Book/Media Reviews

Broken Landscape: Indians, Indian Tribes, and the Constitution

Feb 15th, 2011 | By | No Comments »

By Frank Pommersheim Oxford University Press (2009) Review by Michael W. Simpson In a previous book, Braid of Feathers: American Indian Law and Contemporary Tribal Life (1995), Frank Pommersheim provided an inside-out view of federal Indian law. In Broken Landscapes, he provides an outside-in look at what has gone wrong within federal Indian law at (more)

How Race Survived U.S. History: From Settlement and Slavery to the Obama Phenomenon

Feb 15th, 2011 | By | No Comments »

By David R. Roediger Verso (2008) Review by Michael W. Simpson With current claims of a post-racial United States and the increasing use of colorblind racism by a power elite, this book comes at an important time. It reminds us that while “the Cadillac of white supremacy has undergone centuries of model changes,” there have (more)

Ghost Dances and Identity: Prophetic Religion and American Indian Ethnogenesis in the Nineteenth Century

Feb 15th, 2011 | By | No Comments »

By Gregory E. Smoak University of California Press (2006) Review by Bradley Shreve When most of us think of the Ghost Dance, we invariably conjure up images of the Lakota and the massacre at Wounded Knee on that cold December day in 1890. Gregory Smoak’s recent book, Ghost Dances and Identity, shows that the religious (more)

Conservation Refugees: The Hundred-Year Conflict between Global Conservation and Native Peoples

Feb 15th, 2011 | By | No Comments »

By Mark Dowie MIT Press (2009) Review by Dr. James J. Garrett This book investigates and documents the role that international conservation groups play in designating global “ecological hotspots” and then in some cases effecting removal of the original inhabitants to create so-called “protected areas.” Mark Dowie illustrates how fortress conservation, the total exclusion of (more)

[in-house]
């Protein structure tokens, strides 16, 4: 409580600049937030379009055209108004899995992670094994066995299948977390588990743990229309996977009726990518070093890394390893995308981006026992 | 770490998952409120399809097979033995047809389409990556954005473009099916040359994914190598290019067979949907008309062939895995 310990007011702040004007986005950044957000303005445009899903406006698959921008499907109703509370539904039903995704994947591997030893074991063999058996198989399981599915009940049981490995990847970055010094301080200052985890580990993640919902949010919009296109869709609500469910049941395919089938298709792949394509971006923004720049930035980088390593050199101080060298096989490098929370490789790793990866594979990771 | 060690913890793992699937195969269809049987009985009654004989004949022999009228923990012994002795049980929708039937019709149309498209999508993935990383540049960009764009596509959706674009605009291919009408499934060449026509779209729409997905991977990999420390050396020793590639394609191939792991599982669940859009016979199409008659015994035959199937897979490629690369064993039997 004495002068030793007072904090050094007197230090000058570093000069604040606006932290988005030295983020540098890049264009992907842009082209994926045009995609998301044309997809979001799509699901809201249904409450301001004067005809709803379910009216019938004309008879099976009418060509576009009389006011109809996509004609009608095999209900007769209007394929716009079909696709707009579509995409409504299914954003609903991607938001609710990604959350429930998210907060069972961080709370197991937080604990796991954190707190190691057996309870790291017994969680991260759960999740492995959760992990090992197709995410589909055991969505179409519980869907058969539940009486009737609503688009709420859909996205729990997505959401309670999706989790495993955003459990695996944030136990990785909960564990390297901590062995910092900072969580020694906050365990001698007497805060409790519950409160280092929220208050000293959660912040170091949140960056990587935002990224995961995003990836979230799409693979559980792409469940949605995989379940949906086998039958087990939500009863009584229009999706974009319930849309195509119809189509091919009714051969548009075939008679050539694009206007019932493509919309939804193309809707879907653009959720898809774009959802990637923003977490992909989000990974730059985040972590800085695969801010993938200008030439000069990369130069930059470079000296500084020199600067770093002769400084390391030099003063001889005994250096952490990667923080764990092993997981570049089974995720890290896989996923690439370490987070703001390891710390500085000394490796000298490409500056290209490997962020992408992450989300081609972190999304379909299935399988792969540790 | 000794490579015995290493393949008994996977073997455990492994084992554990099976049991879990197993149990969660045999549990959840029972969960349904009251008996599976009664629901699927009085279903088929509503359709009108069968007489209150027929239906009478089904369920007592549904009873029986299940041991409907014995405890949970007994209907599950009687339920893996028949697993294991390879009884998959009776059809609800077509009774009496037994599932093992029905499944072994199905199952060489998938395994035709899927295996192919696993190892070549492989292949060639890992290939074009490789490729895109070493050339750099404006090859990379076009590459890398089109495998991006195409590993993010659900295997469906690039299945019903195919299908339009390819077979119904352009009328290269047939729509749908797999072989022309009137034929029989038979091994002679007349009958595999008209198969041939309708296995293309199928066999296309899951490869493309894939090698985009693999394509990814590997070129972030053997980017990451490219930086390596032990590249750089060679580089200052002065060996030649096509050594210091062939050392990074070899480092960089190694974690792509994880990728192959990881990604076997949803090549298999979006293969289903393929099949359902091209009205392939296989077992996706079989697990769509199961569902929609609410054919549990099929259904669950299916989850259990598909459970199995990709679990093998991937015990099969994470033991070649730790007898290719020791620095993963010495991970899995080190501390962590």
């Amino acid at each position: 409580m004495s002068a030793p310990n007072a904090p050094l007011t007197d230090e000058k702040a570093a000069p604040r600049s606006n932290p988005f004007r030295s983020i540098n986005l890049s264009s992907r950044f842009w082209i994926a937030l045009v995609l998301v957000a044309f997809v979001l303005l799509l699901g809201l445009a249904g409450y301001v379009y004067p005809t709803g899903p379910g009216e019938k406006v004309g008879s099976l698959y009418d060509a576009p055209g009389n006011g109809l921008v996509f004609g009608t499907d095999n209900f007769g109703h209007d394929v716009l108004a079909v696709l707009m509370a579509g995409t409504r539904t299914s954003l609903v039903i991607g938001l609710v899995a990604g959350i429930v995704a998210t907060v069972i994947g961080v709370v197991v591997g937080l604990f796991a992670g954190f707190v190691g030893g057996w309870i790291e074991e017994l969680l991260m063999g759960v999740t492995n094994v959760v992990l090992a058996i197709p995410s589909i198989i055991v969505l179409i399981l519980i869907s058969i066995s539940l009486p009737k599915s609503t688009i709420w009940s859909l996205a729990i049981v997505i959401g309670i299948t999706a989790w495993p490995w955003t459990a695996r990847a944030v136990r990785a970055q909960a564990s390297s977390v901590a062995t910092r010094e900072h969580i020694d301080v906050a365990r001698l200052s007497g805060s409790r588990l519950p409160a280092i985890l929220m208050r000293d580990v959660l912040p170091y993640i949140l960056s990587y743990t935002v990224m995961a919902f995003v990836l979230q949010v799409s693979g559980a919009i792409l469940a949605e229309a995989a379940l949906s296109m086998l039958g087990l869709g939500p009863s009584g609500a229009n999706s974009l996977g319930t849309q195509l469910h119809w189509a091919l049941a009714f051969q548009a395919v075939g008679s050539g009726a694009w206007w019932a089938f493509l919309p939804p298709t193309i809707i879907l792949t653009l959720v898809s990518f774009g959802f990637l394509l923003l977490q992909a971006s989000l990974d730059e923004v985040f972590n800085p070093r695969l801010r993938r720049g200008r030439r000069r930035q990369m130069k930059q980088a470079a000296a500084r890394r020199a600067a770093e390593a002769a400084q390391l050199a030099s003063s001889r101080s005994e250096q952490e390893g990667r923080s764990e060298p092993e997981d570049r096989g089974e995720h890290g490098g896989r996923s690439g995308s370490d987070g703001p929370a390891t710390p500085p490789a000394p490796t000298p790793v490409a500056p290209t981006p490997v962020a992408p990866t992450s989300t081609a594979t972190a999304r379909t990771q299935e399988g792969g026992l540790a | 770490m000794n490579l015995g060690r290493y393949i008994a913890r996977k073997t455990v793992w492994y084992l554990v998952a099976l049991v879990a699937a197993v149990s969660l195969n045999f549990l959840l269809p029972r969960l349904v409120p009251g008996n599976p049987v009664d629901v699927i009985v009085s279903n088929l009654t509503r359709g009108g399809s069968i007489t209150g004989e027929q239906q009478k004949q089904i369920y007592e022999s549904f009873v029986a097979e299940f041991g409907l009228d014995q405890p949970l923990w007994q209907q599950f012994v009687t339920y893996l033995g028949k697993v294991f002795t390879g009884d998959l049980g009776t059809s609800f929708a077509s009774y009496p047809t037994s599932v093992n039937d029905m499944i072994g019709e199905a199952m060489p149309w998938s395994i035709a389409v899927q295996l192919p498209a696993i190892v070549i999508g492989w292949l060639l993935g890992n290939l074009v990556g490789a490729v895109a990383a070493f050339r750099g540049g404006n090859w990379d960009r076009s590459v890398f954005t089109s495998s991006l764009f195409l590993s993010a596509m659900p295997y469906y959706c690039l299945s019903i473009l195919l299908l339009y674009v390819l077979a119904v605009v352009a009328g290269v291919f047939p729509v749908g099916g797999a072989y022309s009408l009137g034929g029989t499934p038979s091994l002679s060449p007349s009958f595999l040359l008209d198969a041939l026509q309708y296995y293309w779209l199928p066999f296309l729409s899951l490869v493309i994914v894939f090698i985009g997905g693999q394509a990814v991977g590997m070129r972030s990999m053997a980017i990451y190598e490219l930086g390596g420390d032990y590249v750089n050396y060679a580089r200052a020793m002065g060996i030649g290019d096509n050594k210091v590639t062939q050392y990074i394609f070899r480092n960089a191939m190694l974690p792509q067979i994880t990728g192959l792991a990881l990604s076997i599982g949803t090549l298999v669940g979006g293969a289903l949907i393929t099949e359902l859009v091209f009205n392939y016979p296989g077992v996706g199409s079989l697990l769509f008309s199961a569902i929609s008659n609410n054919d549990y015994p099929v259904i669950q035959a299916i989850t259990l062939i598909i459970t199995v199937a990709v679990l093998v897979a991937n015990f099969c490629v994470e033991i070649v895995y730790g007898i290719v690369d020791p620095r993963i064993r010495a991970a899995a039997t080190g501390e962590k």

Extra Indians

Feb 15th, 2011 | By | No Comments »

By Eric Gansworth Milkweed Press (2010) Review by Ryan Winn Eric Gansworth’s fourth novel, Extra Indians, opens with Vietnam veteranturned- truck driver, Tommy Jack McMorsey, and his ill-fated attempt to help a misguided Japanese tourist survive her quest to find the lost treasure of the film, Fargo. The consequences of Tommy Jack’s helpfulness lead to (more)

Tradition and Culture in the Millennium: Tribal Colleges and Universities

Nov 15th, 2010 | By | No Comments »

Edited by Linda Sue Warner and Gerald E. Gipp Information Age Publishing (2009) Review by Michael W. Simpson When speaking before classes or other groups, I always try to include something about one of the most incredible developments in my lifetime: the creation and growth of tribal colleges and universities (TCUs). Higher education history books (more)

The State of the Native Nations: Conditions under U.S. Policies of Self-Determination

Nov 15th, 2010 | By | No Comments »

By the Harvard Project on American Indian Economic Development Oxford University Press (2008) Review by Bradley Shreve For those of us who are instructors and academics of Native history and/or Native Studies, our job is to remain abreast of new scholarship and studies in our field. The Harvard Project’s new book, The State of the (more)

Navajo Courts and Navajo Common Law: A Tradition of Tribal Self-Governance

Nov 15th, 2010 | By | No Comments »

By Raymond D. Austin University of Minnesota Press (2009) Review by Michael W. Simpson This review is necessarily personal. I went to law school with the hope I might help people like me – poor in material wealth but hardworking. Unfortunately, I discovered a legal system that protects the privileged even as it sometimes allowed (more)

Waterbuster

Nov 15th, 2010 | By | No Comments »

Written, edited and produced by J. Carlos Peinado & Daphne D. Ross Directed by J. Carlos Peinado VisionMaker Video (2006) 57 minutes Review by Ryan Tafoya In 1953, when the U.S. government built the Garrison Dam on the Missouri River in central North Dakota, it wiped out the town of Independence. And if you were (more)

Bringing Memory Forward: Storied Remembrance in Social Justice Education with Teachers

Nov 15th, 2010 | By | No Comments »

By Teresa Strong-Wilson Peter Lang Publishing (2008) Review by Michael W. Simpson Research shows that white teachers are the most resistant learners when it comes to challenging white privilege and power. Indeed, within our schools, we have been offering new curricula without achieving much actual change. So, how will white teachers ever change? Bringing Memory (more)